Why Linear Algebra named in that way?
Especially, why we call it
linear? What does it mean?
Linear algebra is so named because it studies linear functions. A linear function is one for which
$$f(x+y) = f(x) + f(y)$$
$$f(ax) = af(x)$$
where $x$ and $y$ are vectors and $a$ is a scalar. Roughly, this means that inputs are proportional to outputs and that the function is additive. We get the name 'linear' from the prototypical example of a linear function in one dimension: a straight line through the origin. However, linear functions can be more complex than this (or indeed, simpler: the function $f(x)=0$ for all $x$ is a linear function!
Of course, I've brushed a lot of detail under the carpet here. For example, what kind of space are $x$ and $y$ members of? (Answer: They're elements of a vector space). Do $x$ and $f(x)$ have to belong to the same space? (Answer: No). If they belong to different spaces, what does it mean to write $ax$ and $af(x)$? (Answer: you need an action by the same field on each of the vector spaces). Do the vector spaces have to be finite dimensional? (Answer: no, and in fact a lot of really interesting linear algebra takes place over infinite-dimensional vector spaces).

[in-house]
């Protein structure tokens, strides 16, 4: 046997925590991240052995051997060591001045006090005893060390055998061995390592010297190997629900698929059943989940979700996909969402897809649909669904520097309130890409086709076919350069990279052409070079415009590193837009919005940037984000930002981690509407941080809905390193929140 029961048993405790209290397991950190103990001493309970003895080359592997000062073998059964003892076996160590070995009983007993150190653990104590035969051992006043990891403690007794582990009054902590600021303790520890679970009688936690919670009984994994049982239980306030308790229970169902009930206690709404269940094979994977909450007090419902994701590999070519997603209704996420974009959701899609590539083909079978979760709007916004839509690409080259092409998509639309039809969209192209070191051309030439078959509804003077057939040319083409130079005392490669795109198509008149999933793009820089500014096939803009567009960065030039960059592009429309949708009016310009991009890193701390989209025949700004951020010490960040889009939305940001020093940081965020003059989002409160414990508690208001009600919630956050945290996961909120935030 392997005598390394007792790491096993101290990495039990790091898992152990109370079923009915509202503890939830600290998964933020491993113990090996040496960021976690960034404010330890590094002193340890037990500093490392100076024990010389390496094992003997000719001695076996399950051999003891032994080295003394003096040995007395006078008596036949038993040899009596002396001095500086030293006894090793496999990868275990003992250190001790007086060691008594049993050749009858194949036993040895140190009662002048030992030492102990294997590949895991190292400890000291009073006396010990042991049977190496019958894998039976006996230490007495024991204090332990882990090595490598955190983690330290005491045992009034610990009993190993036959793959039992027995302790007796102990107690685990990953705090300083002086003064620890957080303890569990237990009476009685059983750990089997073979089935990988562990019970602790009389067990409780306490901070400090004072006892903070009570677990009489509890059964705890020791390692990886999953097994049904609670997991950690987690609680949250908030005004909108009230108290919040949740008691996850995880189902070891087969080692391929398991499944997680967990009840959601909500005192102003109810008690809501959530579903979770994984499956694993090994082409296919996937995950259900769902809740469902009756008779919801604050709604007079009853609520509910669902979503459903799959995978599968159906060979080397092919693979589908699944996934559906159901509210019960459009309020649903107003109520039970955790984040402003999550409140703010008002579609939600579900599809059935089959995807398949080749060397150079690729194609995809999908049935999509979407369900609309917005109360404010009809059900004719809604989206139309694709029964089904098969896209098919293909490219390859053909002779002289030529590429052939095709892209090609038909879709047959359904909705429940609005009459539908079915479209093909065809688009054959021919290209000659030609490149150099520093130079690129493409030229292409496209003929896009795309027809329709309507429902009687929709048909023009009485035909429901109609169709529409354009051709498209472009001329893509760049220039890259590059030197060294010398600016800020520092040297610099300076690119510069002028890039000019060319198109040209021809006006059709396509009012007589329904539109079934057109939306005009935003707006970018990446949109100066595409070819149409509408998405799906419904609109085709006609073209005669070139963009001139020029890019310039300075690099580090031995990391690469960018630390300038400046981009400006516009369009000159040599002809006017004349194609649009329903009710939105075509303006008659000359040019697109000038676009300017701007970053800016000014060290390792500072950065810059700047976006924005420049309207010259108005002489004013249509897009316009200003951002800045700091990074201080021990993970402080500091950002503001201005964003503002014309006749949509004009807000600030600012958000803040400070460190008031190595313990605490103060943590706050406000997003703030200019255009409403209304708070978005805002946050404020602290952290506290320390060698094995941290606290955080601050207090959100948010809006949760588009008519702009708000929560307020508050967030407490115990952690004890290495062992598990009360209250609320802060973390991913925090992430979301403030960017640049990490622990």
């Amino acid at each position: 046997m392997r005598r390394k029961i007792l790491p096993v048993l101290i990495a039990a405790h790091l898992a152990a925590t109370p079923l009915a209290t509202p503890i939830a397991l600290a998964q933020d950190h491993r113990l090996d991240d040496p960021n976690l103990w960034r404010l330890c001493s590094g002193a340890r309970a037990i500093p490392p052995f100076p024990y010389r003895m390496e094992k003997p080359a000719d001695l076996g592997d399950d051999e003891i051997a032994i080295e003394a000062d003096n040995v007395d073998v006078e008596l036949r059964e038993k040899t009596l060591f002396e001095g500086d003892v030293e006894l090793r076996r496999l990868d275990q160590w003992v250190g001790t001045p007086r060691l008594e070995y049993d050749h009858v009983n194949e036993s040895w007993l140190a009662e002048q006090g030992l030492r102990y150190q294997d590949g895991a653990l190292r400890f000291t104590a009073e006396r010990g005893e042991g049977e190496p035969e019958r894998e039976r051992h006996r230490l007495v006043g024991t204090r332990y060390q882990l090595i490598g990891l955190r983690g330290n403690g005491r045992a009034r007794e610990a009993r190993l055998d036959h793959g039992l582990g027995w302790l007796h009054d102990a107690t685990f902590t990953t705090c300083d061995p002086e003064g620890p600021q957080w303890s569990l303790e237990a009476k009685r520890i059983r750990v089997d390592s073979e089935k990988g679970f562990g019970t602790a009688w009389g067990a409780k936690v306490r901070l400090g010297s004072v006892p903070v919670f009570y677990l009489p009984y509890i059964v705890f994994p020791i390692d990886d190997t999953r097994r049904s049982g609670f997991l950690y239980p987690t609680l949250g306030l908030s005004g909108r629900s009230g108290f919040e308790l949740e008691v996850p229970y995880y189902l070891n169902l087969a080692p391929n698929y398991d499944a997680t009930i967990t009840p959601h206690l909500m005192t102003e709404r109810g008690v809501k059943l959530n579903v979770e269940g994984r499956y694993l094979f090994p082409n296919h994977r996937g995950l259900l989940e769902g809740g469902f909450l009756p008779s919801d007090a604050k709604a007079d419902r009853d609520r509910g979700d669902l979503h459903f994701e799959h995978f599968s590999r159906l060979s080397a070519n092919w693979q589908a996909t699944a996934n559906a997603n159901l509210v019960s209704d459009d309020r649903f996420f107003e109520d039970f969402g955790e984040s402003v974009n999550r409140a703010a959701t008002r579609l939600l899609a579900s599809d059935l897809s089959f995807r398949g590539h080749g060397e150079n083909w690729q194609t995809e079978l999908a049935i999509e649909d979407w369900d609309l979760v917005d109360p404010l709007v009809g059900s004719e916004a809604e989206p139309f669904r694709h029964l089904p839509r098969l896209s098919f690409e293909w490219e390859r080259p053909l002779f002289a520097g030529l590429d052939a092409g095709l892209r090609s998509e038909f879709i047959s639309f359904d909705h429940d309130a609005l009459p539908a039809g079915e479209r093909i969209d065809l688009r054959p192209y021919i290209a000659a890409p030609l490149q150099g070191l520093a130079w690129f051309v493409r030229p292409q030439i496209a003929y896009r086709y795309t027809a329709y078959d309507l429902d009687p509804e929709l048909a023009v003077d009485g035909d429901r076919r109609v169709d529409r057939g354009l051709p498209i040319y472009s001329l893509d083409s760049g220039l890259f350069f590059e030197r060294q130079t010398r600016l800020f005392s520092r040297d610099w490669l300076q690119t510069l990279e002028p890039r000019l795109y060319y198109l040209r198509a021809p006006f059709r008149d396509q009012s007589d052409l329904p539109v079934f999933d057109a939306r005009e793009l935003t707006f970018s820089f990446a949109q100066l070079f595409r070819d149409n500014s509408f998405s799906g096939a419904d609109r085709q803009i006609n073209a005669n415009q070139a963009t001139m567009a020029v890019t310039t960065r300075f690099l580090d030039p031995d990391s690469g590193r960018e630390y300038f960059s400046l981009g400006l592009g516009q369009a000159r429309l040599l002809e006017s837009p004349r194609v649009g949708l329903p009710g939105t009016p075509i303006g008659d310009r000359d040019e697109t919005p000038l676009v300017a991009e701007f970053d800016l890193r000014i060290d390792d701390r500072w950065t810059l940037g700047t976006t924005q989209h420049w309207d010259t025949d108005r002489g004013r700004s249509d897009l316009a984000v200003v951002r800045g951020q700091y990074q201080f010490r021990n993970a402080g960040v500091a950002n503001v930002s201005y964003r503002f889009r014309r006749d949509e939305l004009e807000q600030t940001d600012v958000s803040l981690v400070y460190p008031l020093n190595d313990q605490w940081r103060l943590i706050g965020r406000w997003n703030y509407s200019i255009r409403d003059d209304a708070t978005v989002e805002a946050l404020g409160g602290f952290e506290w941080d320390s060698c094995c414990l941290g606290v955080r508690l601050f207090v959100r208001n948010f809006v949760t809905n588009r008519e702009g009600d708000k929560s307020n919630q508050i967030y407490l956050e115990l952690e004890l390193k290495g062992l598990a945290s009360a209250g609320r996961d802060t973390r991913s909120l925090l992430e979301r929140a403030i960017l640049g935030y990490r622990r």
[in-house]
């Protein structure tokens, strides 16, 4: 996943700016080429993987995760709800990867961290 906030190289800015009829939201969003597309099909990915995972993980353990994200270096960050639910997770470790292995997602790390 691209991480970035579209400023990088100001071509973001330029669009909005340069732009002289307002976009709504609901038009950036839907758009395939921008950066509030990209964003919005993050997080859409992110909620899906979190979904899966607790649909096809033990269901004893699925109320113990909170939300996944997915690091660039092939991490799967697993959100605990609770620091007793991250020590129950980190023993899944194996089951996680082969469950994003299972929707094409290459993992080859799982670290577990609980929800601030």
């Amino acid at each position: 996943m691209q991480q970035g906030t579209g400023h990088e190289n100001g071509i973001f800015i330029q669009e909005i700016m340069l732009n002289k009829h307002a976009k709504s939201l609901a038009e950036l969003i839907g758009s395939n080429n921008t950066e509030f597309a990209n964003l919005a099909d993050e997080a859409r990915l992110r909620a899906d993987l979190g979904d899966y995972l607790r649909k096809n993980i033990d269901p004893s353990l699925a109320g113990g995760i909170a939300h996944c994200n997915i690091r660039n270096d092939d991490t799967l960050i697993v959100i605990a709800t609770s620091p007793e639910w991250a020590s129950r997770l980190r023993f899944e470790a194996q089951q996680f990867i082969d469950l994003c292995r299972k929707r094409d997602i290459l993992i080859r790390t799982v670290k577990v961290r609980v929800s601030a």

I hope that's enough to get you started.
From Moore in The axiomatization of linear algebra: 1875–1940 I've learned that:
- Peano used linear systems for what we now call vector spaces. This reflects the view that linear algebra is about spaces of linear algebraic relations. (p. 265, 266)
- Pincherle was the first to use the term linear space for the concept of vector space. (p. 270)
- Hahn used linear space for normed vector space. (p. 277)
- Linear transformations as an abstract concept seem to have been introduced much later by Emmy Noether. (p. 293)
- The term linear algebra was first used in the modern sense by van der Waerden although the term can be found earlier in Weyl. (p. 294)
The word "linear" means "of or pertaining to a line or lines". See http://jeff560.tripod.com/l.html for some of the earliest known uses of various types of "linear" objects.
The subject studies linear transformations between vector spaces. Hence the name. If you read up the definition of a linear transformation in Wikipedia, you will agree that the adjective linear is apt.